A Response to Foer’s “What The?”

“What The?” is the first chapter of Jonathan Safran Foer’s novel, Extremely Loud and Incredibly Close, which has recently been adapted to film. I have yet to read the book or watch the movie, but after reading this chapter, I want to do both.

As the first chapter of Jonathan Safran Foer’s novel, Extremely Loud and Incredibly Close, “´╗┐What The?” successfully pulls me into wanting to read the whole book.

Foer does an excellent job establishing the narrative voice of his story right away. As a reader, I really got a sense of Oskar’s personality. I really wanted to continue reading in order to know more about this honest young kid who seems far too intelligent for his age, is constantly thinking up random inventions, and thinks his mom doesn’t love him and wishes he were the dead one instead of his father. What makes him wear only white clothing? What is his obsession with Stephen Hawking? Foer has created a narrator with intriguing quirks that peak the reader’s interest.

Foer’s first chapter provides the reader with a lot of background information but doesn’t explain everything – just enough to get to know the characters and their lives a bit while still provoking questions. The most obvious one is: What happened when Oskar answered his dad’s call? This, of course, is the cliff hanger that pushes the reader onto the next chapter. Other questions involve the narrator and his father’s Sunday Reconnaissance Expeditions and the relationship between the narrator and his mother, as I mentioned before.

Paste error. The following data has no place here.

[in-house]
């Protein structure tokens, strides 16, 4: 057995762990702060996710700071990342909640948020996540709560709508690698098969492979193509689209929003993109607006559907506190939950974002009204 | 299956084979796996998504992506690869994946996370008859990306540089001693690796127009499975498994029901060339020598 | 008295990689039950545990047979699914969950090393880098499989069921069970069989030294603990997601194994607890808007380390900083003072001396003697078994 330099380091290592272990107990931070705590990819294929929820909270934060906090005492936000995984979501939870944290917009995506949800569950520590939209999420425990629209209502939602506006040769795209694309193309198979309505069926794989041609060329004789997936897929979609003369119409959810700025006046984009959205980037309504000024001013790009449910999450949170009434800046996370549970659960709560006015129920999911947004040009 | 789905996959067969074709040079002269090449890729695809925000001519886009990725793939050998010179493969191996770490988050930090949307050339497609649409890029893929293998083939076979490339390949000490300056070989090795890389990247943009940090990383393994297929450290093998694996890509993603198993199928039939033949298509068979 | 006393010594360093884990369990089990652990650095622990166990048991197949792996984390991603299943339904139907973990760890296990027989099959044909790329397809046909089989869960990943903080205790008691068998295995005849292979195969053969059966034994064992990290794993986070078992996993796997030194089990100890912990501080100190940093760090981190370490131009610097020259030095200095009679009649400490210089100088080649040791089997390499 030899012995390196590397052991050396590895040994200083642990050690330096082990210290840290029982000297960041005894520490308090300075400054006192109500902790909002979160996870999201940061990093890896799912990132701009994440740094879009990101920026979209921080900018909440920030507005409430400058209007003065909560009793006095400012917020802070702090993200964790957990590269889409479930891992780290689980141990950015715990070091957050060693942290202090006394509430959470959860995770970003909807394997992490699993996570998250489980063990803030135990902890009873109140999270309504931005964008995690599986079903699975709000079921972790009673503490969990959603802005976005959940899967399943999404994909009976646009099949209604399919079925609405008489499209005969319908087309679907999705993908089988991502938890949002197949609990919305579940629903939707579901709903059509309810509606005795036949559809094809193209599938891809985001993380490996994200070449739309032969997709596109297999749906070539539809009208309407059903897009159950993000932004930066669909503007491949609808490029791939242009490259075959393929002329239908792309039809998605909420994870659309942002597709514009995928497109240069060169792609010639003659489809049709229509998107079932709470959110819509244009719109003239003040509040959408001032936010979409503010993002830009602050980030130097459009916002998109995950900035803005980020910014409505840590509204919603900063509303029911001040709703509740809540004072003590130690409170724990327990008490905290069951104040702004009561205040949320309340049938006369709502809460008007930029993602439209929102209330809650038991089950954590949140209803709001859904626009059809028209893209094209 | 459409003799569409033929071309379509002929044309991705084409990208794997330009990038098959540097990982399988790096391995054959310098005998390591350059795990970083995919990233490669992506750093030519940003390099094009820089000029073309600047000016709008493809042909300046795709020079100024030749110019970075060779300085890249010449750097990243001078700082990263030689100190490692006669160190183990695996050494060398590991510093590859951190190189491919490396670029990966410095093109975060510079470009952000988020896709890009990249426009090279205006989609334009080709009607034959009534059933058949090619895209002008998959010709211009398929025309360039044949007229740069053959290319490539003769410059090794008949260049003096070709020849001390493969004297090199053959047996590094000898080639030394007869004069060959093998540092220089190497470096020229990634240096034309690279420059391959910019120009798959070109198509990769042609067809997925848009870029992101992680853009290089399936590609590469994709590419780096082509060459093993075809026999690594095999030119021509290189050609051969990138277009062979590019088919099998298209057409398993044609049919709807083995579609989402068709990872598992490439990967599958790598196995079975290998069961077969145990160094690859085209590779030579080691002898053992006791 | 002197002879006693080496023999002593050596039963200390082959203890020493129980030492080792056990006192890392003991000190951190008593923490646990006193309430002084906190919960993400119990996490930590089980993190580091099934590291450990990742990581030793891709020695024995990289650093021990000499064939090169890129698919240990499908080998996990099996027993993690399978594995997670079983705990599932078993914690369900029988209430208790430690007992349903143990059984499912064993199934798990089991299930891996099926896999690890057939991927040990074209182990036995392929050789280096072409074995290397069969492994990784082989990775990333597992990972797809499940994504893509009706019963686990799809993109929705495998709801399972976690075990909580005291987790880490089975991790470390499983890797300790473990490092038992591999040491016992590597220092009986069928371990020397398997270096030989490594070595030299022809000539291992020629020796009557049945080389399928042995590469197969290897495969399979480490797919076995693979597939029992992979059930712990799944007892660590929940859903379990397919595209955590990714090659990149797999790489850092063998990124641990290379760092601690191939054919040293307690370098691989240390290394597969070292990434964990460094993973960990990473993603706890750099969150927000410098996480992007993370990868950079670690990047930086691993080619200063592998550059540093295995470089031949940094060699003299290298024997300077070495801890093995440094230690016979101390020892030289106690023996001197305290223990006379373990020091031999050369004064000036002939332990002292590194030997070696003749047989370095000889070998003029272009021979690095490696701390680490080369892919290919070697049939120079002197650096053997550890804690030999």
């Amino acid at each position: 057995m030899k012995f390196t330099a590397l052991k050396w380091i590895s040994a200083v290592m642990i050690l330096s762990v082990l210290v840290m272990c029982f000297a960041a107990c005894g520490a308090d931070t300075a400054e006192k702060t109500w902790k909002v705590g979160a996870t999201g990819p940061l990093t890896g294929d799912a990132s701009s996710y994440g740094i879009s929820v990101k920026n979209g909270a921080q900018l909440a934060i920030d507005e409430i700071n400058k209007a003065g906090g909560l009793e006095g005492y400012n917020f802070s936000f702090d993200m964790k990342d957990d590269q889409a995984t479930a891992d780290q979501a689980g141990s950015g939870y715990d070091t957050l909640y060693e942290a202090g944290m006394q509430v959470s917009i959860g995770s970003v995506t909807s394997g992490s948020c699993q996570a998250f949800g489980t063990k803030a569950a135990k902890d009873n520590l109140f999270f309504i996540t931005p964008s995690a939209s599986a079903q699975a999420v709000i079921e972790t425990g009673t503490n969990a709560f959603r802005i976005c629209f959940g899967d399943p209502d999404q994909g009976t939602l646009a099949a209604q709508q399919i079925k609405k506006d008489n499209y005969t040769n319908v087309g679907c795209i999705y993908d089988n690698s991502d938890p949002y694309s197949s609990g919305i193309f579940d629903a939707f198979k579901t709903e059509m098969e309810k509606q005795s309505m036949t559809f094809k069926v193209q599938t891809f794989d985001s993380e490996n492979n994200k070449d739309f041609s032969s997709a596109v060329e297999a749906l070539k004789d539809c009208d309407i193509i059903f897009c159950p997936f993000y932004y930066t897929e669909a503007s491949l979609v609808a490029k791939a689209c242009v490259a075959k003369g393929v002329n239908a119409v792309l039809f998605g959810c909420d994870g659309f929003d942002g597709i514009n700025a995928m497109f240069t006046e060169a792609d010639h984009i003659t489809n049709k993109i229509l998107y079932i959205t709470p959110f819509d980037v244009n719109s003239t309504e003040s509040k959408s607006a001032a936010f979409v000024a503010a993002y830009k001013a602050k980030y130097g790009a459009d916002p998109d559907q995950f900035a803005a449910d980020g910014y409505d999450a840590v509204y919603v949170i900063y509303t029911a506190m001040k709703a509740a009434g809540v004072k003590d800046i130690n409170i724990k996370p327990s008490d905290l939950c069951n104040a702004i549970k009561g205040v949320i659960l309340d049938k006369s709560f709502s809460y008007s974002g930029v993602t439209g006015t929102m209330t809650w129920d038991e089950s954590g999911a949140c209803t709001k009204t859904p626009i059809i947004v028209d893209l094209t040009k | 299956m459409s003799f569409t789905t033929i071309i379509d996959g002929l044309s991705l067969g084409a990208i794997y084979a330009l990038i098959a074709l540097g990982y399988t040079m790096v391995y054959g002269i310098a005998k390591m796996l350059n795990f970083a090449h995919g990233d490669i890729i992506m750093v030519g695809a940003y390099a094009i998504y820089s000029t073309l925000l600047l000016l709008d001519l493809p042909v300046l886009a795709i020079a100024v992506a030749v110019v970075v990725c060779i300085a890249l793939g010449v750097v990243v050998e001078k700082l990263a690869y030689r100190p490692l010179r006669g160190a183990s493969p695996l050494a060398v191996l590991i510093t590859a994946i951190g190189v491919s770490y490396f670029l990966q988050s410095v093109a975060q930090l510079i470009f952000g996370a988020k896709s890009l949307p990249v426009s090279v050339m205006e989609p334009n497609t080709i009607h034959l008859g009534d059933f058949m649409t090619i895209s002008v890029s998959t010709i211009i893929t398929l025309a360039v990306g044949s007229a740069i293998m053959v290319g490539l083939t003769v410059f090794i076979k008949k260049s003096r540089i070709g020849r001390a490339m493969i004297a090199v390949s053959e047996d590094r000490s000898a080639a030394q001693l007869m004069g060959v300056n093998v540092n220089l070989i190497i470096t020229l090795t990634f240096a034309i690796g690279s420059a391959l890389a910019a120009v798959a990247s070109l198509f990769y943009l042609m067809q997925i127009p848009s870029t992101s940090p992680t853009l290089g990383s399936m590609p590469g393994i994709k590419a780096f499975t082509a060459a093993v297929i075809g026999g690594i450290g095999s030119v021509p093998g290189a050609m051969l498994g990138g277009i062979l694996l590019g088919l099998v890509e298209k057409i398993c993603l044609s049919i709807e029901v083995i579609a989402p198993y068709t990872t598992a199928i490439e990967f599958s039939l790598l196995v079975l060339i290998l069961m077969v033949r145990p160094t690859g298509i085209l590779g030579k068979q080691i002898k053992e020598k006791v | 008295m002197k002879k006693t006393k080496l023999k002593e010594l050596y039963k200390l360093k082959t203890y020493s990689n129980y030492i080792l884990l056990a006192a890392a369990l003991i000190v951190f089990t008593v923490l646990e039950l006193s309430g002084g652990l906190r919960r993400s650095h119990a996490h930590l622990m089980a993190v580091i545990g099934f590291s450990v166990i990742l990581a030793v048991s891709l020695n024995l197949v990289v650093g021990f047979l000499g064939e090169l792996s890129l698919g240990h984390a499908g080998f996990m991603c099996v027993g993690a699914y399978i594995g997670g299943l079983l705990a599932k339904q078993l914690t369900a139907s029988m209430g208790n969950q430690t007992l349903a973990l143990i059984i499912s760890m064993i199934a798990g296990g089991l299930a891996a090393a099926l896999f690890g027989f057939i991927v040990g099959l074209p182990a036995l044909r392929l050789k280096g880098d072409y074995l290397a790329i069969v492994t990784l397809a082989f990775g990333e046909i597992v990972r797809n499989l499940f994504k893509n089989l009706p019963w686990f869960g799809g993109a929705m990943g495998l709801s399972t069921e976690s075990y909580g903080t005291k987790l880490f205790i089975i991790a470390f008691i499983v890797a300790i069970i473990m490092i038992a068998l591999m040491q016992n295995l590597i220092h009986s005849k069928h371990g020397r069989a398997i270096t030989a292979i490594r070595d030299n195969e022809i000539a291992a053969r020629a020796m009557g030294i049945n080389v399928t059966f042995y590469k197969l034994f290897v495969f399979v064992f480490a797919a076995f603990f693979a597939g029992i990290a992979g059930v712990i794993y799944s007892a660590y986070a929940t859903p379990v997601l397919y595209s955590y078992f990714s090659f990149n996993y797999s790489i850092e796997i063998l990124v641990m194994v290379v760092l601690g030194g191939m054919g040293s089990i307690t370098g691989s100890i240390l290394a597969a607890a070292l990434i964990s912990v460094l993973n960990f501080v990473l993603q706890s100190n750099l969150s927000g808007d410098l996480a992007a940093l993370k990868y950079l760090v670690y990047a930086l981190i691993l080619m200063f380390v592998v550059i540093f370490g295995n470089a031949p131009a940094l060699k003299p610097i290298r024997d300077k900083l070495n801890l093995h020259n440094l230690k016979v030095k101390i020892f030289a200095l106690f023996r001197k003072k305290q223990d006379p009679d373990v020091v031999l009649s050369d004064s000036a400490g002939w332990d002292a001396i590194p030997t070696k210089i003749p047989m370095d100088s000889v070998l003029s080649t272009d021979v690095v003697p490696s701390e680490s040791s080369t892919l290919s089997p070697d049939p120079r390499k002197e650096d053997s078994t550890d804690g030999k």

I also found it nice that the phrase “What the?” was actually used a couple times throughout the chapter, and the narrator wasn’t the only one to say it. Not only is the title a line from the text, it serves as the reader’s initial reaction to the narrator – the first paragraph really had me wondering who this person was and why the heck he was thinking about teakettles and talking anuses. Something else I found interesting was the constant use of the words “incredibly” and “extremely.” Though I haven’t read the entire book, these adverbs in the first chapter make its title really fit.

Just from this excerpt of the novel, I can see that the narrator’s point of view will be used to touch upon serious and tragic issues while providing a somewhat lighter perspective – due to his personality and age – making me as a reader far more interested than I would be if the narrator were a serious adult.